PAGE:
Former SABC chief operating officer Hlaudi Motsoeneng has said he does not need a position or matric to drive transformation, and he will drive it at any company or government department.

While addressing members of the ANC Youth League in Durban on Tuesday night, Motsoeneng said young people should emulate him by being radical in demanding transformation and job opportunities.

Despite having admitted to not having matric, Motsoeneng did not mince his words in saying that his life was not limited to the SABC. He said wherever he went he would drive transformation.

The Western Cape High Court ruled last week that Motsoeneng should be removed from his post as SABC COO.

However, Motsoeneng said not even the court would decide his future.

“Because no one produced Hlaudi, I produced myself.

“SABC is too little for me, I want to have more impact on all South Africans, because when we want someone who is not afraid, it is me,” he said.

The ANCYL in KwaZulu-Natal had said it would campaign for Motsoeneng to be a member of the ANC national executive committee during the party’s general conference in December next year.

The league also wants him to be a minister.

Motsoeneng said what made him stand alone was that when he was sitting in meetings he knew what he was talking about.

“When you don’t know what you are talking about people are going to defeat you,” he said.

He lashed out at the former members of the SABC board who turned against him when they had previously voted in agreement with his decisions.

“Today they are turning back to say it is Hlaudi who took those decisions, which means I am the most powerful person in South Africa.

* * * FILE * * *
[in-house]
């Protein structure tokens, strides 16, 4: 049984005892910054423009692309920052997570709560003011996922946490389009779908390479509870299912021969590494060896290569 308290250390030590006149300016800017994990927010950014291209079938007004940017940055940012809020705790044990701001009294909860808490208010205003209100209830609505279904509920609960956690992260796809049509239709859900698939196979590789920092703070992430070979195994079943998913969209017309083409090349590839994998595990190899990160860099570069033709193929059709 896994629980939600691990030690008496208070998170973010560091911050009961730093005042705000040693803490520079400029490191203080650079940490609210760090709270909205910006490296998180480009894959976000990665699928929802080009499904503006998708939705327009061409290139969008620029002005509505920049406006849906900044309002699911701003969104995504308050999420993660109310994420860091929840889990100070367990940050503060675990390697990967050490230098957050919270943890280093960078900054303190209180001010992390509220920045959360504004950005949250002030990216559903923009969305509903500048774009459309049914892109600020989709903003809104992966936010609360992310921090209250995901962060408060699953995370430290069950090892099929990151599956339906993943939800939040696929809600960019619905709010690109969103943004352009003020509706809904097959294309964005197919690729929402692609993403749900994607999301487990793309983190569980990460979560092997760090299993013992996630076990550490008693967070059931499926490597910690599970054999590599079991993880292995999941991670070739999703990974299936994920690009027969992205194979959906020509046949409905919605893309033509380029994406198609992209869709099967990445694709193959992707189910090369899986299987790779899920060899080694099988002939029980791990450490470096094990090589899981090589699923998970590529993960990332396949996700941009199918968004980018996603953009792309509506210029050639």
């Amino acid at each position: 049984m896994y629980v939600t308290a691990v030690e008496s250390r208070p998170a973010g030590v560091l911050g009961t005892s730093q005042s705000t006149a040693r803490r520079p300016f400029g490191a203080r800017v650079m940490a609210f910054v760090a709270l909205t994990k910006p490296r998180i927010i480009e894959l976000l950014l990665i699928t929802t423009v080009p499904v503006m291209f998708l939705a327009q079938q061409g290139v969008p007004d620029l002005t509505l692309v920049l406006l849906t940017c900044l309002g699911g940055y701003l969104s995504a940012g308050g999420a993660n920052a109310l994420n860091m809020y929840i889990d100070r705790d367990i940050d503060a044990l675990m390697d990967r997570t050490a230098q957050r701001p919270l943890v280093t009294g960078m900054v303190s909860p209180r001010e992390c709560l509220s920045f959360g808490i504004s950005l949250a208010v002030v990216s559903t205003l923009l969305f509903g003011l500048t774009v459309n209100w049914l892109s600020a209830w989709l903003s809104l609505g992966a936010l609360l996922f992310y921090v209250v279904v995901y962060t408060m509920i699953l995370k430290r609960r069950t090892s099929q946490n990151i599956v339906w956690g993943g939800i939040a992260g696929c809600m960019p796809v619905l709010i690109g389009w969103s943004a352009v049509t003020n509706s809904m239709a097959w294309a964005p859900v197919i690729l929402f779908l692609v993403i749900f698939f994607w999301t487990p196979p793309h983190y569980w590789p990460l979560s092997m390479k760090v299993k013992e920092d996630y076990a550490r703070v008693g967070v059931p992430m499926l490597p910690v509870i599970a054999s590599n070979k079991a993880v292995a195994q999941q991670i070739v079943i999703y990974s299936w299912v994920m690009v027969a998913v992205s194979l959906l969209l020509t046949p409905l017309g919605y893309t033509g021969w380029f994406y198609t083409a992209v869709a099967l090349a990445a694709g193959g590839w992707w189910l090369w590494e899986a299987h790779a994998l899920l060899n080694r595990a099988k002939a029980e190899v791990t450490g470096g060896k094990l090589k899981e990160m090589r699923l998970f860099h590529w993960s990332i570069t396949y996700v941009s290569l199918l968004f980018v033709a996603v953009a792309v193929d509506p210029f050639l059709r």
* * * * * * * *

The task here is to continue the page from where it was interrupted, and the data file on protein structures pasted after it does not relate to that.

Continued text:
“If those decisions have assisted to empower black people, I am very proud,” he said.

Motsoeneng said he was proud that he had decided on and implemented a policy that 90% local music and 80% local movies should be played on SABC radio and TV.

He said he had also taken a decision that big companies which wanted to do business with the public broadcaster should first provide financial assistance towards higher education.

Another decision he made was that instead of young people going to Johannesburg to start their careers in music or acting, they should do it in their provinces.

“You see, at the SABC down there (SABC Durban building) we have a big space, which is the parking. We have decided to use that space to build studios for local young people to go there to start their talents,” he said. He said without a matric certificate he was a “very innovative person”.

“Why can’t other people do the same thing? I don’t have matric, but what I know is I don’t allow my background to be a stumbling block in my life.

“I can’t say that because I don’t have a degree I should go and steal or rob the bank. I use my brain to compete with these people with diplomas and degrees, and beat them big time,” he said.

He said he had told many countries in Europe and the US that if they wanted to have their movies aired on the SABC, they should have South Africans featured in those movies.

He said he would talk about the resignation of the SABC board chairman Mbulaheni Maguvhe when the time was right.

ANCYL eThekwini chairman Thembo Ntuli said the league would not apologise for its call for the ANC to include Motsoeneng on its NEC.

He said ANC veterans who were talking ill of him were “talking nonsense”.